The tourism surge is coming to Cuba. Get ready for a few years of shortages and overcrowding followed by some smart, sustainable tourism development. OK, we're just hoping about that last half. Fingers crossed.
Cuba said on Friday it was ready to receive U.S. commercial flights beginning next week and that it viewed their renewal after being suspended in 1961 as another positive step in a growing detente.
JetBlue is scheduled to inaugurate direct flights between the long-time nemeses on Aug. 31, when it flies from Fort Lauderdale, Florida, to Villa Clara in central Cuba.
American Airlines in September will start flying from Miami to the provinces, followed by other airlines.
There will be 20 daily flights to Havana by the end of the year.
“It is a positive step and contribution to the improving relations between Cuba and the United States,” Deputy Transportation Minister Eduardo Rodriguez told local media.
Josefina Vidal, who heads Cuba’s U.S. diplomacy department, said Cuba had confirmed the JetBlue flight, removing the last technical hurdle of official approval.
Rodriguez said U.S. airlines would be handled in a similar fashion as the 110 airlines currently flying to Cuba and with equal attention to security issues that were already a normal part of the country’s system.
“Cuba is strong in matters of operational and aviation security, which are recognized internationally,” the Communist Party daily, Granma, quoted him as stating.
Seventeen U.S. charter flights land every day in Cuba, but they are expected to gradually succumb to competition from the airlines.
Cuba has been experiencing a tourism boom since the announcement in December 2014 that the United States would normalize diplomatic ties and work to solve various outstanding issues.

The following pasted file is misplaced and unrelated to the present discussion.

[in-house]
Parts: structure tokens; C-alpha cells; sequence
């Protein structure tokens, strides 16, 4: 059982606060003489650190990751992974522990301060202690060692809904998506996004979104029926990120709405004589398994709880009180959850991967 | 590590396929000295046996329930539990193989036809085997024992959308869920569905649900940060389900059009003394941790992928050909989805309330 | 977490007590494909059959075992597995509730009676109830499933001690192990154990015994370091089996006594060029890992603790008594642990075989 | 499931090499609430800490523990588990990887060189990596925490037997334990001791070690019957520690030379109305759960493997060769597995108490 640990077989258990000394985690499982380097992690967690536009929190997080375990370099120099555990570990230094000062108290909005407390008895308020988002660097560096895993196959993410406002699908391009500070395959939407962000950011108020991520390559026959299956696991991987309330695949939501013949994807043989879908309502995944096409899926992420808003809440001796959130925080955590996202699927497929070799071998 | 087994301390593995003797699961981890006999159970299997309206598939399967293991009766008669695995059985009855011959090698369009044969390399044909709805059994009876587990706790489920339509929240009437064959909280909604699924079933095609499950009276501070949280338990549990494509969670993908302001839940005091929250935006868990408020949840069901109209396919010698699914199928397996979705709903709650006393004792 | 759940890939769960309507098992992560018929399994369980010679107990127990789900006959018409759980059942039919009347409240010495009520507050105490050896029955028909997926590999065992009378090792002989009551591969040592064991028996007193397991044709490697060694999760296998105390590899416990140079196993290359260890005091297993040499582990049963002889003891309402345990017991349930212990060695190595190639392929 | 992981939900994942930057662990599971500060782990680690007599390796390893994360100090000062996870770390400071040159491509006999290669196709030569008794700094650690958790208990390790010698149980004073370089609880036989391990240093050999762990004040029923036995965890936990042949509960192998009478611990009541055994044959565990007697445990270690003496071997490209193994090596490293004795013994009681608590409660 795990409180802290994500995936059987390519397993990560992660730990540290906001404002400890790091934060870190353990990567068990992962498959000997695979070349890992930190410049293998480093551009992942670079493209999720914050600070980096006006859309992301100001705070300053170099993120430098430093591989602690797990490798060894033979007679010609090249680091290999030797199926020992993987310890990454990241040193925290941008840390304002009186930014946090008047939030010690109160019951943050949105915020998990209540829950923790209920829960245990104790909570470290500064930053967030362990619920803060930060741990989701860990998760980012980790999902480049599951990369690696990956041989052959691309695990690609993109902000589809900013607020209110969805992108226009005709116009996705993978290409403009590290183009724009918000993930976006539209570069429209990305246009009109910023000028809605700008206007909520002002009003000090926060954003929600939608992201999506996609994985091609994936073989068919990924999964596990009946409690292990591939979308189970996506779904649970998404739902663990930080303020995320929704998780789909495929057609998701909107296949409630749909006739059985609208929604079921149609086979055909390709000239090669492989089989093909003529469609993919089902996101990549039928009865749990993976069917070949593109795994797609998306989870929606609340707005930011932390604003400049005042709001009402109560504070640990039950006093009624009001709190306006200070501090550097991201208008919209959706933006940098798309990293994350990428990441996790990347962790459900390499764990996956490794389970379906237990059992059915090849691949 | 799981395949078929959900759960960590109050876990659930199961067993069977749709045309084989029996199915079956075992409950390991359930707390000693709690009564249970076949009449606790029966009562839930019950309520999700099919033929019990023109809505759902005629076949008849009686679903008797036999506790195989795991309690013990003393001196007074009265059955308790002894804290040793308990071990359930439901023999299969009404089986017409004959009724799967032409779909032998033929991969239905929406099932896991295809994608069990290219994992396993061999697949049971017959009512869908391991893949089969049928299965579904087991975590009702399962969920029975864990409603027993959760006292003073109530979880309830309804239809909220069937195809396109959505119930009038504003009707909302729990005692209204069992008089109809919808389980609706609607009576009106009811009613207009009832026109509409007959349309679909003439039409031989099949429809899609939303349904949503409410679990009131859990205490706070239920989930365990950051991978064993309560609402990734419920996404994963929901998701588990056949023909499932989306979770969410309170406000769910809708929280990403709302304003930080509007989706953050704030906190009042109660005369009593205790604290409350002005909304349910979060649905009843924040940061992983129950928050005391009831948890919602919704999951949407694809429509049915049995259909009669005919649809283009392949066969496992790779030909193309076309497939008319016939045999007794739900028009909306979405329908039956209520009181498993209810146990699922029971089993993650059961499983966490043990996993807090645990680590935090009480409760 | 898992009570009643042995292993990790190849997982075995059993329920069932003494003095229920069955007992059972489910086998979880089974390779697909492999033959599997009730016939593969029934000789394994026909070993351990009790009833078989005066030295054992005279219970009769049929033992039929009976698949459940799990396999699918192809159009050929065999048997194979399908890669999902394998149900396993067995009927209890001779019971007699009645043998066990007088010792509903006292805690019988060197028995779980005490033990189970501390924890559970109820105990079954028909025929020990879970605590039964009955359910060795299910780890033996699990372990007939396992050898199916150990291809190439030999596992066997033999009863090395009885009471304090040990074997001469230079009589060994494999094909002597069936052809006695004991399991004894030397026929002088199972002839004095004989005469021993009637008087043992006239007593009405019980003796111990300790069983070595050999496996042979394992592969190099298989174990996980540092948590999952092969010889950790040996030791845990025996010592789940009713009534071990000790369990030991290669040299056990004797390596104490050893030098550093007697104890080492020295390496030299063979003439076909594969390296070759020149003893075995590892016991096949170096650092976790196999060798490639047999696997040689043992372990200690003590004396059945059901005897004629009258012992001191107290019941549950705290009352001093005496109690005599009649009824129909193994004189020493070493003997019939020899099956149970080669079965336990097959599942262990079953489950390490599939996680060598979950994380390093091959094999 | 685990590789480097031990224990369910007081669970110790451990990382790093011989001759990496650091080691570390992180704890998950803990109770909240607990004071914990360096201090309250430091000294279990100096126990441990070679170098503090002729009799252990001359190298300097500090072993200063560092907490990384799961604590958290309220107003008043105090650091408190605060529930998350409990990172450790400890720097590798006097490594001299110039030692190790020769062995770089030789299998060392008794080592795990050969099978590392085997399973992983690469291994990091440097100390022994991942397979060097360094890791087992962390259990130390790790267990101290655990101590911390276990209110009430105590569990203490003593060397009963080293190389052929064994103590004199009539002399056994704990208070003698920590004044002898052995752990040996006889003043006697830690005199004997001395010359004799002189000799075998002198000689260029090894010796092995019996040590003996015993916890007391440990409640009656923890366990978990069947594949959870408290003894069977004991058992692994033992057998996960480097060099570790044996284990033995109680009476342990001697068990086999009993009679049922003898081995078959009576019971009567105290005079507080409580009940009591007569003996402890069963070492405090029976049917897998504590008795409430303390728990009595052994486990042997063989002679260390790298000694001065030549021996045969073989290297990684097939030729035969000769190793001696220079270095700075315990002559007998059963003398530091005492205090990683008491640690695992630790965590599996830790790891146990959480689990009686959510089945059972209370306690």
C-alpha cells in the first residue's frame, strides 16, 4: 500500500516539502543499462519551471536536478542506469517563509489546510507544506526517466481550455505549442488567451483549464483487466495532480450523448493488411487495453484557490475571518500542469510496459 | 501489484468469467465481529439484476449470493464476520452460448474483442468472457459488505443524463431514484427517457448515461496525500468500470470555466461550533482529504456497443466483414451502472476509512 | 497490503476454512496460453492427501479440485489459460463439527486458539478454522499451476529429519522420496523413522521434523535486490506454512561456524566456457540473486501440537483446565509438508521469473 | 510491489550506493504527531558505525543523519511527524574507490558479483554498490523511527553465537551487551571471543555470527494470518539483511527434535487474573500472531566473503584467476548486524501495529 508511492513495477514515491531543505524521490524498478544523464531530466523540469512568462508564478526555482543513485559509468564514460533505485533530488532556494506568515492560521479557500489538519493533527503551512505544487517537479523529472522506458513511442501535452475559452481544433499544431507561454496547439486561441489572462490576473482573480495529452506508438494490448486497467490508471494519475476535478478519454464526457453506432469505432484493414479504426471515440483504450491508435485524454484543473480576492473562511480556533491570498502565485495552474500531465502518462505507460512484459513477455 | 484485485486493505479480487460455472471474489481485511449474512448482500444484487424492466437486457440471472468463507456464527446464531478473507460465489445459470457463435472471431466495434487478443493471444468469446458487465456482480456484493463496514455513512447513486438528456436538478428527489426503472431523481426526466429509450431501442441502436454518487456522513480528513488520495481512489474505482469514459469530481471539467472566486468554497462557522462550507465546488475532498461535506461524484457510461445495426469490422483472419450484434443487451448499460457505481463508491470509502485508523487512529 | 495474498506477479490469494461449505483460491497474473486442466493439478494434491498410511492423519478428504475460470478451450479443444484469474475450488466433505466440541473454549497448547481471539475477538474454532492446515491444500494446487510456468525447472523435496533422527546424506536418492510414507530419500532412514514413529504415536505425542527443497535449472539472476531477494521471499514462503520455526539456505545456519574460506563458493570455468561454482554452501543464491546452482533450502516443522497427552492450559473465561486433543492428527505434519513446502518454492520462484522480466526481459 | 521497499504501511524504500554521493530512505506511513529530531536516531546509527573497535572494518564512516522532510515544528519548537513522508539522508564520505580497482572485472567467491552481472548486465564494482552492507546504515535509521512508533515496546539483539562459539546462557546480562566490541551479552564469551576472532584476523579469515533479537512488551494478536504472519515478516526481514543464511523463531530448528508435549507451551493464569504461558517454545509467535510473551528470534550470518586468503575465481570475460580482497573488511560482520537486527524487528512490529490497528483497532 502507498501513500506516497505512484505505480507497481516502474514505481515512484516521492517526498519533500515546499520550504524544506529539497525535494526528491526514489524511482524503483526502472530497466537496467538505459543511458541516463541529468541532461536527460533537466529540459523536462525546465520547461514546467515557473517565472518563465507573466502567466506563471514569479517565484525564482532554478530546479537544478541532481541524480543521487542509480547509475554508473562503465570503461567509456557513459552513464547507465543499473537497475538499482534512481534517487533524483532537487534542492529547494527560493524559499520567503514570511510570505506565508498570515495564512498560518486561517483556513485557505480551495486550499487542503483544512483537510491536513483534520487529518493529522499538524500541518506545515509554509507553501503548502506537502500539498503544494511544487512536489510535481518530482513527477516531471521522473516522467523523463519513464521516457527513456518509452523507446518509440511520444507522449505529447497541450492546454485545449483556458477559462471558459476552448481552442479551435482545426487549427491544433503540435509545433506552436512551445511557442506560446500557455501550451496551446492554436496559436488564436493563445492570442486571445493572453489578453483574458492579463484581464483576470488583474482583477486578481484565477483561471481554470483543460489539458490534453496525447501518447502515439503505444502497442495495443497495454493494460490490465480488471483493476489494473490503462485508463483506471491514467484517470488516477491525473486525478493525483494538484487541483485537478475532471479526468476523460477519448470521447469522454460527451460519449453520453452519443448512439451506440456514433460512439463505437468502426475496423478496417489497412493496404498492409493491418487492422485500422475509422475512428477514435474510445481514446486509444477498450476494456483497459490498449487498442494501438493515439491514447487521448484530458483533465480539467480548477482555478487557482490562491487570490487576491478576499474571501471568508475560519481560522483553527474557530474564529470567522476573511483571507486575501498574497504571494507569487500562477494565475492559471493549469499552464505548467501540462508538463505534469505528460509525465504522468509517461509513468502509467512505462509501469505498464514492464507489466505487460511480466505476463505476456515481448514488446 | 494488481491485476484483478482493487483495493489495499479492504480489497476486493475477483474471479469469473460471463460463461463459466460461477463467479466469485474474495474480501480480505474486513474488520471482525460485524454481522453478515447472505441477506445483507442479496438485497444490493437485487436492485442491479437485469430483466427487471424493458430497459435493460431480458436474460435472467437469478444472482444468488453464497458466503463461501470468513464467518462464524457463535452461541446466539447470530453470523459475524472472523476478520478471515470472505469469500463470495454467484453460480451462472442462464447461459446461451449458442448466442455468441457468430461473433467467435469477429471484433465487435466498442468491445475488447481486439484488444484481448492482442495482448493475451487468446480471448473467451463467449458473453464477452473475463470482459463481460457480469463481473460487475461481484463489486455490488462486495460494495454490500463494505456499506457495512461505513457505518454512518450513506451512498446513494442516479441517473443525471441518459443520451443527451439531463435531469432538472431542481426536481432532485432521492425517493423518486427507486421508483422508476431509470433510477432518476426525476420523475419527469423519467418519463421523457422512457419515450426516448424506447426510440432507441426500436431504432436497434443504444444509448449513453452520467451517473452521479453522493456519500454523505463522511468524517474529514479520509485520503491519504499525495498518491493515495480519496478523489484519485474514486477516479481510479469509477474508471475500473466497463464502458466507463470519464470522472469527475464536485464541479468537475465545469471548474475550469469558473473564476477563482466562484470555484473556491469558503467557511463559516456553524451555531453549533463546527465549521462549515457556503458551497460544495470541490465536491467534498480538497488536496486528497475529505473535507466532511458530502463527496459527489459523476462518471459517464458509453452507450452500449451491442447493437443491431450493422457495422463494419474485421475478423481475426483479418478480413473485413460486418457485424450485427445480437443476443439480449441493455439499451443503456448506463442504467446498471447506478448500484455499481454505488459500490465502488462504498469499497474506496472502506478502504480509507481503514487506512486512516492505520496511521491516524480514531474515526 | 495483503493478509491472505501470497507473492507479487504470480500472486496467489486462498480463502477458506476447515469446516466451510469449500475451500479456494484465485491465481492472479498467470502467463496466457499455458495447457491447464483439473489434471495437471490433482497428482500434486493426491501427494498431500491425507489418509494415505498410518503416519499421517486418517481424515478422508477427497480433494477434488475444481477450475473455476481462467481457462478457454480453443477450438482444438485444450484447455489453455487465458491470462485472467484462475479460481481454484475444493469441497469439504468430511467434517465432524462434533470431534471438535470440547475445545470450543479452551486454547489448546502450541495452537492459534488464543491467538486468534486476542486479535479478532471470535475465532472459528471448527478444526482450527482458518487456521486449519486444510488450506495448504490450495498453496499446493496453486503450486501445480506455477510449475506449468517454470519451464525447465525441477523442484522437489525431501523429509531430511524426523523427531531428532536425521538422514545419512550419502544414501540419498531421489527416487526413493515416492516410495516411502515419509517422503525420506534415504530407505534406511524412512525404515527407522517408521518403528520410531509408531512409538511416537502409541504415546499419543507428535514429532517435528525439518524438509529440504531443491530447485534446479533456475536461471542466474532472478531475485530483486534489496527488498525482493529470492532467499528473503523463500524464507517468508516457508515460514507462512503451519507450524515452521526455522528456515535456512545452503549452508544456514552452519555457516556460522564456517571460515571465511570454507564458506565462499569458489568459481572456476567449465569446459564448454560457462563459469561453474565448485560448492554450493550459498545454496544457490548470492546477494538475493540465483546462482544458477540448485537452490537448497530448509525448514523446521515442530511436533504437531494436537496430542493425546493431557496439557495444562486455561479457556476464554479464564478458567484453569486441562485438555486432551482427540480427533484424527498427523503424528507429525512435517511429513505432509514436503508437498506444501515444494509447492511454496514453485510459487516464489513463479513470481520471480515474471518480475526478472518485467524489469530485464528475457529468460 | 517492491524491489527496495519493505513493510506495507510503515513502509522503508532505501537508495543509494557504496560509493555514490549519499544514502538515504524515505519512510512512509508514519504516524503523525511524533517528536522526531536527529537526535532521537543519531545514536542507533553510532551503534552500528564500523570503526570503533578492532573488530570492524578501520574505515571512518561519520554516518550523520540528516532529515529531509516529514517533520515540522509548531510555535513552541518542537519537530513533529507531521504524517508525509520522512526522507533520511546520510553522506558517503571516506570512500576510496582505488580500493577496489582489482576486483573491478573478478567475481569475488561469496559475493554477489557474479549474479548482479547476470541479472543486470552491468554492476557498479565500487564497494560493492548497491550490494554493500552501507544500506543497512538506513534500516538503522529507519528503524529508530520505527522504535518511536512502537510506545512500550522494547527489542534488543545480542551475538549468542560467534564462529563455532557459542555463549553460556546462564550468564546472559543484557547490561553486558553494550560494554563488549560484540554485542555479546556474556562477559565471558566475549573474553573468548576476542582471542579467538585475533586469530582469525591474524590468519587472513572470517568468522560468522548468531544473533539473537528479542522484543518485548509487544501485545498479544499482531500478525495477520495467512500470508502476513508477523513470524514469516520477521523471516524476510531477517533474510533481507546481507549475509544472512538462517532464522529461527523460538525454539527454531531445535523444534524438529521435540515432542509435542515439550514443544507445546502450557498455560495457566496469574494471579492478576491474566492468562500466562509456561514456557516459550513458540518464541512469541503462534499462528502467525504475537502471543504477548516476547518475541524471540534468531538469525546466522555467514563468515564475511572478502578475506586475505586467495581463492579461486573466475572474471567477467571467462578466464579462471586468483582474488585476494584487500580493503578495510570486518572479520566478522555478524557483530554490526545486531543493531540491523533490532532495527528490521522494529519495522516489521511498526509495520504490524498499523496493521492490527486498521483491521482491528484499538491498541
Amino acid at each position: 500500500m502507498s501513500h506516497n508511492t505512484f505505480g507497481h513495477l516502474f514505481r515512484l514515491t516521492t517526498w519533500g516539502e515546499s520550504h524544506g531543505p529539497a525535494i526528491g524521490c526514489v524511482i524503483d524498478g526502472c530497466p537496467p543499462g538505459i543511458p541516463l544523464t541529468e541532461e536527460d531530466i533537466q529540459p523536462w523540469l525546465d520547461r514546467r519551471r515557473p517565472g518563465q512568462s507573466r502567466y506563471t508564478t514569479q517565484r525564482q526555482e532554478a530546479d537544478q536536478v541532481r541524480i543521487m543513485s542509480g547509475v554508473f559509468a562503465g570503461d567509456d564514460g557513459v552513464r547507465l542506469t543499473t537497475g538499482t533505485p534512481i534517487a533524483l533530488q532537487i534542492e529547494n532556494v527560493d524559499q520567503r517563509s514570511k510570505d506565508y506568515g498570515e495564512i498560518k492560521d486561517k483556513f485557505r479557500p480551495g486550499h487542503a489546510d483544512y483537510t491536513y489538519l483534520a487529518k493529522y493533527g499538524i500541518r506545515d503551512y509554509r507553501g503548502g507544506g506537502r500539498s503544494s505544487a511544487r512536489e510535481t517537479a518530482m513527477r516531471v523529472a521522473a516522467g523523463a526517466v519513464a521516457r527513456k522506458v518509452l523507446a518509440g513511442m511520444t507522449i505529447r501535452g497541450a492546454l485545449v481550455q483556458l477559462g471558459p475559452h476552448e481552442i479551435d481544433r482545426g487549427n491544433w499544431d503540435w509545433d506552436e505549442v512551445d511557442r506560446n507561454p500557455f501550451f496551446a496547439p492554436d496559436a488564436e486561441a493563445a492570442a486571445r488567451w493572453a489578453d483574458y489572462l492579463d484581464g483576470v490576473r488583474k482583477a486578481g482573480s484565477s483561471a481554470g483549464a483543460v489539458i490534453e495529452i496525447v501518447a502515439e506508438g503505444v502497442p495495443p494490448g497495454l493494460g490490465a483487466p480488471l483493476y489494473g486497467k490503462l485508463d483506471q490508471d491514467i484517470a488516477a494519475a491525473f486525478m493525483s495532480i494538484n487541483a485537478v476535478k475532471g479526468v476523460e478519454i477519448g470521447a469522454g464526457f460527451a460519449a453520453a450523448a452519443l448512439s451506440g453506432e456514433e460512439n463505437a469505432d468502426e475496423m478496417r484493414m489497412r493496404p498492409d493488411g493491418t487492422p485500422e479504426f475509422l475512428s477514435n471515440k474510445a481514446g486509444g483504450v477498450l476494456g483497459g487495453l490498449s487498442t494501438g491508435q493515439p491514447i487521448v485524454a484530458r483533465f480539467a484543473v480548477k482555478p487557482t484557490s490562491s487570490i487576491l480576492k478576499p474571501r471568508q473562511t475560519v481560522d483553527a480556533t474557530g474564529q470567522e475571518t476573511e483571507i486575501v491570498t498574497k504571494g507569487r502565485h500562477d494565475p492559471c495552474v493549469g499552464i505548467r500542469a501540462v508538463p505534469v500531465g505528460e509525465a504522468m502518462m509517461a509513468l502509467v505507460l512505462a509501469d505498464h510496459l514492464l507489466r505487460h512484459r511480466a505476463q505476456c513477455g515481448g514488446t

Last year a record 3.5 million tourists visited, straining dilapidated infrastructure and pushing up prices, especially in the capital. Thousands of homes now rent out rooms, helping to ease the strain, and some 2,000 private restaurants have opened.
The Obama administration has focused on allowing normal travel, loosening restrictions despite a ban on tourism that only Congress can lift, and authorizing travel related businesses to set up shop in Cuba and communications companies and banks to provide support such as roaming and credit cards.
Some 300,000 Cubans living in the United States now travel home annually. In 2015 the Cuban government reported 161,233 Americans visited, compared to 91,254 in 2014, and arrivals through June nearly doubled compared with the same period last year.
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Photo Credit: An chartered American Airlines airplane approaching Jose Marti International Airport. Regular commercial flights have been given permission to fly between the U.S. and Cuba by the island's government. Carlos Garcia Rawlins / Reuters
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